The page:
In the winter of 2002, I took an introductory logic course at Columbia College. Midway through, I came up with a simple idea: Make a program to take any deductive argument, and have it decide whether the argument is valid or not, after all logic is a computer's native language. But as I started coding, I realized that I would never be done by the end of the semester. I got far enough into it, however, that I couldn't turn back. Here's what I came up with.
So far, I have a working, fairly stable version. The problem that I'm facing, though, is the exponential growth of truth value combinations. What I mean is, each term involved in an argument can either be true, or false. So if one term is involved, there are only two truth value combinations. But what happens if more than one term is involved? Well, two terms would be four combinations; three terms would be eight combinations; four terms would be sixteen combinations, and so on. If we assume the terms involved are only one character in length, that would give us twenty-six terms available for use in an argument. Twenty-six terms, the maximum allowed, would produce 67,108,806 combinations of truth values. Theoretically, the code I have developed can handle this volume of truth value combinations. In practice, well, imagine a tranquilized cheetah.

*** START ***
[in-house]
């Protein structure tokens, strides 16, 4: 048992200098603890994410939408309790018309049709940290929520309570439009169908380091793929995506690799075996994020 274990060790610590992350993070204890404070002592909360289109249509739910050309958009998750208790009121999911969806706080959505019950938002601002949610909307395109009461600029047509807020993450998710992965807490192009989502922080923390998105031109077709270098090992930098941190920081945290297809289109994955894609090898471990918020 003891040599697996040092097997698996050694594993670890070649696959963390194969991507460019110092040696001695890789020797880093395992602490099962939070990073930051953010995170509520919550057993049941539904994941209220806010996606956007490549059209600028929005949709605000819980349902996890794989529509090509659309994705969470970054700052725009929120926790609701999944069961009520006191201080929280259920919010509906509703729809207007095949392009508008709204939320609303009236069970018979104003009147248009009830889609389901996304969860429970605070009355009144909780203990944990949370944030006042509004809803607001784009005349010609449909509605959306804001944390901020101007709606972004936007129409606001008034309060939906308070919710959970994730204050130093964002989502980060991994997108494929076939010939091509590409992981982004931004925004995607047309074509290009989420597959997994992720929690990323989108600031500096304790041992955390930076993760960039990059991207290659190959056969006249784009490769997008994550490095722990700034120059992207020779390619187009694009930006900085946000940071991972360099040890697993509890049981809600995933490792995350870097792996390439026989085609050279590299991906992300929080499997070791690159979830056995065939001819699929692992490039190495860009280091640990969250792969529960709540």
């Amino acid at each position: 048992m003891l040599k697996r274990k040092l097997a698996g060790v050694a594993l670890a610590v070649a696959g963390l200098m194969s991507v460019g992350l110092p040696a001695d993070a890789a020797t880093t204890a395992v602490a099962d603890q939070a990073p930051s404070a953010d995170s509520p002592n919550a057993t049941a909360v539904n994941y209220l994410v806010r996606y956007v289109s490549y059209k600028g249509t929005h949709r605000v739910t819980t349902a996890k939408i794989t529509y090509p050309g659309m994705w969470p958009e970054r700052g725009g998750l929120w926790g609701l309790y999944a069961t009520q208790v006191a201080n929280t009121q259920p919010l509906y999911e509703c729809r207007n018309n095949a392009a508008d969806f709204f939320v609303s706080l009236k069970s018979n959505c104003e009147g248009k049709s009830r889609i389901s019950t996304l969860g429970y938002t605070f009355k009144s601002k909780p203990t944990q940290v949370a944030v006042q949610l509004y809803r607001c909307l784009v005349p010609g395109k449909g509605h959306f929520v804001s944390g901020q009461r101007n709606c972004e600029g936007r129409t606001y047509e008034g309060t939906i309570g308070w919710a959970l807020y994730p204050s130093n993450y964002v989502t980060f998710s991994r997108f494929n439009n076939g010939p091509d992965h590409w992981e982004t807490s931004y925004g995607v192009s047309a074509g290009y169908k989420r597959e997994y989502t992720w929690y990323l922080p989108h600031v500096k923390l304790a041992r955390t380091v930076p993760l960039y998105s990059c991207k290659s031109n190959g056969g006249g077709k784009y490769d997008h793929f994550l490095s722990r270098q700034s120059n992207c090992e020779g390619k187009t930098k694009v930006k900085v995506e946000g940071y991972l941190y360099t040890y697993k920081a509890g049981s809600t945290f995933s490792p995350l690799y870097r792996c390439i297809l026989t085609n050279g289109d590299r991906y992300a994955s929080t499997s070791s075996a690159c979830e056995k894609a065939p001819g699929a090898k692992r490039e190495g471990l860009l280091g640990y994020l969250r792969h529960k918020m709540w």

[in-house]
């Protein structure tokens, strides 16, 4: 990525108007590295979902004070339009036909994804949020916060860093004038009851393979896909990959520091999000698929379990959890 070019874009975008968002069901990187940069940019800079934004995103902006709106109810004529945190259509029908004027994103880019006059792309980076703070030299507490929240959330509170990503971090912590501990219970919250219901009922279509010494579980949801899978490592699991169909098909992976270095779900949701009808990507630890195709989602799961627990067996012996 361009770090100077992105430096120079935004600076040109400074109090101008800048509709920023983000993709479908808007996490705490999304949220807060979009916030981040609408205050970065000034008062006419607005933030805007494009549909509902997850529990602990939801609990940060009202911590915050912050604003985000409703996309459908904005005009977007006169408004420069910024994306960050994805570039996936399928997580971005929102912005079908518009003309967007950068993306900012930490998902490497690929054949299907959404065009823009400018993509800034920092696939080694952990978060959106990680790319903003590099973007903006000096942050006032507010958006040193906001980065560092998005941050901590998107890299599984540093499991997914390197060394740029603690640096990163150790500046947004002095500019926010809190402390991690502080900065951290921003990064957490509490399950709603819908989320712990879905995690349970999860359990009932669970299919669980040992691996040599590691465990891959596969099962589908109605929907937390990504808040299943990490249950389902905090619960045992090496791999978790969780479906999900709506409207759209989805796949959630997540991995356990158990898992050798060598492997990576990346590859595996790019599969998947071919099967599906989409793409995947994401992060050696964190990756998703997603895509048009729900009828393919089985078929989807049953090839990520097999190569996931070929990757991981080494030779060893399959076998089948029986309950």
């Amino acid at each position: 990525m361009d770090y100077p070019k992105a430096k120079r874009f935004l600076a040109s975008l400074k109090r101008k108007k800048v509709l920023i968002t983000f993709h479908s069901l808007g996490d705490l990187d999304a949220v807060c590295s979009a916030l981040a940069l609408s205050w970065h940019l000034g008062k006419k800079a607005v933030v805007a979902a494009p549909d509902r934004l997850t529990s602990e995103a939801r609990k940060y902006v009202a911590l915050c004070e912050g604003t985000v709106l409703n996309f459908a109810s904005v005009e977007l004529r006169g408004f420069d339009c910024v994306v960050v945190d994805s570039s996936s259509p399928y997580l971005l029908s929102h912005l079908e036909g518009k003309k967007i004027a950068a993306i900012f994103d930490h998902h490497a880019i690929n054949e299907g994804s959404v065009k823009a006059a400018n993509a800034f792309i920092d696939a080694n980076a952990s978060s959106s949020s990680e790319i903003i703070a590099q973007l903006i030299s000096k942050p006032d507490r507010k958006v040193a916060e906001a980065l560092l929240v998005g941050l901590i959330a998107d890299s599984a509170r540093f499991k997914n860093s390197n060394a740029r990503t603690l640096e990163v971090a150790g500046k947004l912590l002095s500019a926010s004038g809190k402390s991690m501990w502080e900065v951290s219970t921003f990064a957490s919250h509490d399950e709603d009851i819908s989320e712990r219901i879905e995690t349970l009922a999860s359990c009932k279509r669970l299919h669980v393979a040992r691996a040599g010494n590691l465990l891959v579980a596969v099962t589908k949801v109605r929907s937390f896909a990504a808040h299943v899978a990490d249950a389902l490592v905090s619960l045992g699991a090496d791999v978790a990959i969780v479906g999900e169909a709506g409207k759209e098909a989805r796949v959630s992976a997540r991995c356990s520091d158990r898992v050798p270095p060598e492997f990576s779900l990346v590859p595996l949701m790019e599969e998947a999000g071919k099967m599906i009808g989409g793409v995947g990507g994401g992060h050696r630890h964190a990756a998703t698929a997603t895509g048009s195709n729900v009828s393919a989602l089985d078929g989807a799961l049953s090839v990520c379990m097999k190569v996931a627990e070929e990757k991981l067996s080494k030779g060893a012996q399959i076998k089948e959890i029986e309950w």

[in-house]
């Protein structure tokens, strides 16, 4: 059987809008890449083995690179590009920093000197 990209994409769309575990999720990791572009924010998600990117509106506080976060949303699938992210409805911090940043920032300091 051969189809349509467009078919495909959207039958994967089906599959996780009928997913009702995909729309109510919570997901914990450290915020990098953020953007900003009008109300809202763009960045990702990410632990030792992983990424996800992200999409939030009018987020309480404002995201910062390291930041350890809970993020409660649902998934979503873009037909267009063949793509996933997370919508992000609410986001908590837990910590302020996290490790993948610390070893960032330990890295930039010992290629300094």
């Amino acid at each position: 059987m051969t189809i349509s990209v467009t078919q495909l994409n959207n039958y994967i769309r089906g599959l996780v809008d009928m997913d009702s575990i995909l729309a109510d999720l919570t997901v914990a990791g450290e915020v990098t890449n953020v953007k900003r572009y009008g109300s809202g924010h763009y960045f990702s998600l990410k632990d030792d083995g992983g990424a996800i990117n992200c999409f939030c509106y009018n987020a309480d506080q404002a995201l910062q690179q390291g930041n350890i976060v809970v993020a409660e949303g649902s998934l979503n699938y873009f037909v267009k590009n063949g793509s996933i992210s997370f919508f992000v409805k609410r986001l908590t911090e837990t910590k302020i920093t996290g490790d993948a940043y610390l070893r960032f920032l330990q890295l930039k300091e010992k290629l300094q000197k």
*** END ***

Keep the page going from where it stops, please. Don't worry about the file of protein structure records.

The source code, documentation, and other stuff is freely available to the public, or private for that matter, and can be found here. The code may be modified, altered, changed, melted, burned, smoked, or used without prejudice. If you have any questions you may direct them to me, Andrew Brian Church, at email@example.com.
Mine Gracious Host
I would like to thank SourceForge.net for hosting this project. Organizations like SourceForge.net allow developers around the world to combine, co-operate, learn, and unify. Click on the image below to go to their home page.